Google SSL Certificate. Chrome Browser. October 1, 2017. Your Website. What Does It All Mean?

Google Chrome SSL Secured

As mentioned in previous WEB ROI blogs, Google is always making changes to how its algorithm serves up websites.

They do this to improve the experience people have when using their products.

Some previous updates include:

On October 1, 2017, Google Chrome (the web browser that’s used by 44.5% of all people/source: ZDNet) will roll out another change:

  • Any website that it doesn’t consider safe will be labeled with a large, “non-secure” warning

The goal is to warn people about any unsafe sites before they actually click on them.

HTTPS vs HTTPWhy is there a Google Chrome SSL 2017 warning?

As of now, there are two types of websites:

  • HTTP (HyperText Transfer Protocol)
  • HTTPS (HyperText Transfer Protocol Secure)

HTTP websites are just regular sites that you visit for information, like a newspaper or cooking website.

  • If you wanted to subscribe to them, you’d fill out a form with your name and email address. If you didn’t, you could still access the content on those sites.

HTTPS websites are those which collect sensitive data.

  • Usually, they’re shopping or eCommerce sites where people would enter in their credit card information. The only way to make a purchase is to type in your credit card, address, etc.

One type of website (HTTP) doesn’t require you to fill out a form. The other type (HTTPS) does.

So it makes sense that one is more secure than the other.

However, on October 1, Chrome wants ALL sites where there is a possibility of collecting any type of user information – even if it’s just an email address – to be secure.

It’s their way of better protecting your personal information.

Make SSL secureHow can a non-secure website become secure?

There’s a standard security practice used all over the world with search engines like Google: SSL Certificate (Secure Sockets Layer).

Here’s how it works.

Let’s say you visit a retail website and want to sign up to receive email coupons from it.

This is what you’d do and how SSL security ties into it:

  1. Enter Your Email: Let’s pretend its yourname@youremail.com
  2. Click the “Sign Up” Button: That’s pretty easy to do
  3. SSL Springs into Action: It encrypts your email address to something like []{}##><::::
  4. The Encrypted Code is Sent to a Web Server: Not your email address, just []{}##><::::
  5. The Server Decrypts the Code: It knows []{}##><:::: really means yourname@youremail.com
  6. Your Info is Protected: Nobody sees or knows what you entered

Now, if someone “intercepted” the communication between the website you’re on and its web server, your email address would never be seen.

And if someone hacked that web server, your email address would never be seen.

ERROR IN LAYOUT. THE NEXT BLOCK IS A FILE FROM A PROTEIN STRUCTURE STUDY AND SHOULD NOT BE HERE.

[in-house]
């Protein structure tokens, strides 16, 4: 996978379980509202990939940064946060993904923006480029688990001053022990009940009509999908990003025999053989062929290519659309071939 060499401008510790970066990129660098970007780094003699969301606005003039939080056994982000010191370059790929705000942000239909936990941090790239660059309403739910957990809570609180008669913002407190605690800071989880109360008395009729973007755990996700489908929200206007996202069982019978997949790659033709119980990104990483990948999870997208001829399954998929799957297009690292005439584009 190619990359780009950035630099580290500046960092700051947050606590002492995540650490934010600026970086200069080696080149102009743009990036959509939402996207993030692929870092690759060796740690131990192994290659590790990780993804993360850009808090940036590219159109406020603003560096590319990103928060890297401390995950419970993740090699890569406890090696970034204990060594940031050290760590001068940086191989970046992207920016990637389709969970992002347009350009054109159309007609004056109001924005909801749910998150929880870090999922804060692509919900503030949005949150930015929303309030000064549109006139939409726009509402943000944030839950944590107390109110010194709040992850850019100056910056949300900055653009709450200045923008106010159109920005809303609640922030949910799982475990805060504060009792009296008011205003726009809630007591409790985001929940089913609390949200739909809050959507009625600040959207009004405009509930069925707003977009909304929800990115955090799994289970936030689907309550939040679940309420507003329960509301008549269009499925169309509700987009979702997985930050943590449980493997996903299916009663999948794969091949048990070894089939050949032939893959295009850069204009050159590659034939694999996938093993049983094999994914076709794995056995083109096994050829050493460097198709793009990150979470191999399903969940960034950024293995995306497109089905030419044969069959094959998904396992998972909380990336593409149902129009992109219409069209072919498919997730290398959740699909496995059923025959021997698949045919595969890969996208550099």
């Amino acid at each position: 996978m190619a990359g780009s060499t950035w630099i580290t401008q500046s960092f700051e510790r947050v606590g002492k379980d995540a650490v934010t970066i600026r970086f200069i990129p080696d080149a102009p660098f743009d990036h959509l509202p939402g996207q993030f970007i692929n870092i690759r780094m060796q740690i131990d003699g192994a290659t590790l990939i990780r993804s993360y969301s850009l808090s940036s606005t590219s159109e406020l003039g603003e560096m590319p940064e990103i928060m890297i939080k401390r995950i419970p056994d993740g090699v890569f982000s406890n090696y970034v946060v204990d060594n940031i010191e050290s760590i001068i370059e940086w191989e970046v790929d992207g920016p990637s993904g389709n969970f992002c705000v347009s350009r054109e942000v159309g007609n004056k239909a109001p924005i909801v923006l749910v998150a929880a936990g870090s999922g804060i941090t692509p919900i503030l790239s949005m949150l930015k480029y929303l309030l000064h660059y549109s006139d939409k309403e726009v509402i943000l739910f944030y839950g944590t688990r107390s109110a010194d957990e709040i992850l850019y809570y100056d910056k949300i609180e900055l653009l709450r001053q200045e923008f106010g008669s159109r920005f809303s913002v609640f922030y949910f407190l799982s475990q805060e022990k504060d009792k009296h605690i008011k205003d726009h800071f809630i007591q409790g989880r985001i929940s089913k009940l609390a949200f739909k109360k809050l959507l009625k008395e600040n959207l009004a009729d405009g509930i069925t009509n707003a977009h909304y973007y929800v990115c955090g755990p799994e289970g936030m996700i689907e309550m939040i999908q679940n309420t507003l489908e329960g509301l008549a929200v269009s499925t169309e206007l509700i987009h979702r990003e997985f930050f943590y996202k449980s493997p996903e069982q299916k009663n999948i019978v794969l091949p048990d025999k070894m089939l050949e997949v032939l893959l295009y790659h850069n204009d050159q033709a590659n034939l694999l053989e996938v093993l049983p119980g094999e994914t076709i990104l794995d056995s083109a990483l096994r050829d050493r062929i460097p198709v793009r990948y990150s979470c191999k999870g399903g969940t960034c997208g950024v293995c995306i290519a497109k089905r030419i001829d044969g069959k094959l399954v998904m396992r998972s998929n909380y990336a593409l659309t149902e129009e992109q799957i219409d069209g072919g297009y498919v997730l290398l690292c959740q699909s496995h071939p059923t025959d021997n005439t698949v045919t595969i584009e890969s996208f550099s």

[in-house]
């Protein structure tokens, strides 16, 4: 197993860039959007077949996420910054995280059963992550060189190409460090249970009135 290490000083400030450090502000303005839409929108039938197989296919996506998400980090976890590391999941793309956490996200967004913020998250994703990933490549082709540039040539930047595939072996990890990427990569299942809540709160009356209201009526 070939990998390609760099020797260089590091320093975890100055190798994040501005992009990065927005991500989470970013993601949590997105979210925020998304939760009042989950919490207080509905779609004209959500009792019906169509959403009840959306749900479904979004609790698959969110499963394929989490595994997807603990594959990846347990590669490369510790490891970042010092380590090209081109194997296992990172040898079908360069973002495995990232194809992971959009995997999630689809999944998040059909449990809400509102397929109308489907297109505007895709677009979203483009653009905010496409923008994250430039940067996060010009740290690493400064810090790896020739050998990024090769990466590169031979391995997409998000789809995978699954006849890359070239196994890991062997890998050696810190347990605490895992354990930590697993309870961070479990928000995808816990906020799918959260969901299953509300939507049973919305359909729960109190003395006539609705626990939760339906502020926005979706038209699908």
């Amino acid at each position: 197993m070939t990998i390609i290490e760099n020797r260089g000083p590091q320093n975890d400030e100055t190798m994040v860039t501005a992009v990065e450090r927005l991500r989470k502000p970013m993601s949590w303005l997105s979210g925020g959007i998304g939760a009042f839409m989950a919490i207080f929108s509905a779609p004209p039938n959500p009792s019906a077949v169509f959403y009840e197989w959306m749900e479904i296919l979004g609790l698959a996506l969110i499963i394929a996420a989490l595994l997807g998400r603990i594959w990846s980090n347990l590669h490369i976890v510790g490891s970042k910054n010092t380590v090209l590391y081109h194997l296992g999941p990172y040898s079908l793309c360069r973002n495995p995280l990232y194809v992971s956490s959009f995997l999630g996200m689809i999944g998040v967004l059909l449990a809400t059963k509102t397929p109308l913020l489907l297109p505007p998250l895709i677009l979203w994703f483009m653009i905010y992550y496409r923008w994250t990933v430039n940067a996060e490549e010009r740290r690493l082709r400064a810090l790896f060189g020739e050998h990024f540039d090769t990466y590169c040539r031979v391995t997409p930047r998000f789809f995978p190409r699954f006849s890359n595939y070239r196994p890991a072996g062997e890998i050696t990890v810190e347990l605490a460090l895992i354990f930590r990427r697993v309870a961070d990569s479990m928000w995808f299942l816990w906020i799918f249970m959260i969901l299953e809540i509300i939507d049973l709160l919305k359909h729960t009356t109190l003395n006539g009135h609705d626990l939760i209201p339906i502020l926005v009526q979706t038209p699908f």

Installing an SSL Certificate is a time-consuming and complicated process.

It involves answering a lot of questions about the identity of your website and company. Afterwards, a complex protocol system gets installed on your site.

If your site is secure, people will see this icon next to its address when using Google Chrome:

HTTPS Secure

What happens if my site is not secure?

On October 1, 2017, here’s the Google Chrome SSL warning people will see in the address bar or an unsecured website:

HTTP Not secure

Not only that, they’ll see a big not secure warning telling them they’re actually on an unsecured website.

The Chrome team hasn’t released details on what this page will look like. However, it’ll be clearly designed to turn people away from an unsafe website.

And should people want to proceed anyway, Chrome will make it very difficult (but not impossible) to do so.

Basically, everything will be done to get people to turn back and run away from an unsecured website.

What is WEB ROI doing to help its clients’ websites?

Leading up to the October 1 deadline, websites belonging to WEB ROI clients will undergo strict testing to ensure it is SSL secured.

This testing involves:

  • Filling out and submitting all contact forms.
  • Using modern testing tools to ensure SSL Certificates are installed properly.
  • Validating SSL Certificates so they won’t expire in the near future.

If you are a WEB ROI client…

Check your email inbox. If you’ve gotten a completed contact form asking if you’ve received it, it’s because we’re testing it for SSL.

Also, your Account Manager may call you to ask if you’ve gotten any forms from us.

Finally, if your site isn’t HTTPS ready, rest assured it will be by October 1.

If you are not a WEB ROI client…

Contact us with any questions you have about SSL and Google Chrome. We’ll be happy to answer them for you.

What should I doI’ve had companies call and tell me my site isn’t secure. What should I do?

You might get some phone calls from digital agencies trying to sell you on having them handle your SSL Certificate.

As a business owner, it’s up to you to decide how to best proceed.

The easiest way to know for sure if you have a secure website is to enter its address into Google Chrome.

Then, copy the address and place it in a word document.

Here’s what to look for:

  • http://www. yourwebsiteaddress. com (NOT secure)
  • https://www. yourwebsiteaddress. com (IS secure)

From there, you can:

  • Do nothing (and risk having your website traffic go down drastically)
  • Take steps to get your website  a Google SSL Certificate

Have any more questions about Google SSL Certificates?

If you want to know more about SSL Certification and how it impacts your website, all you have to do is contact us and we’ll reply ASAP (given how soon the deadline will be here).

Contact us now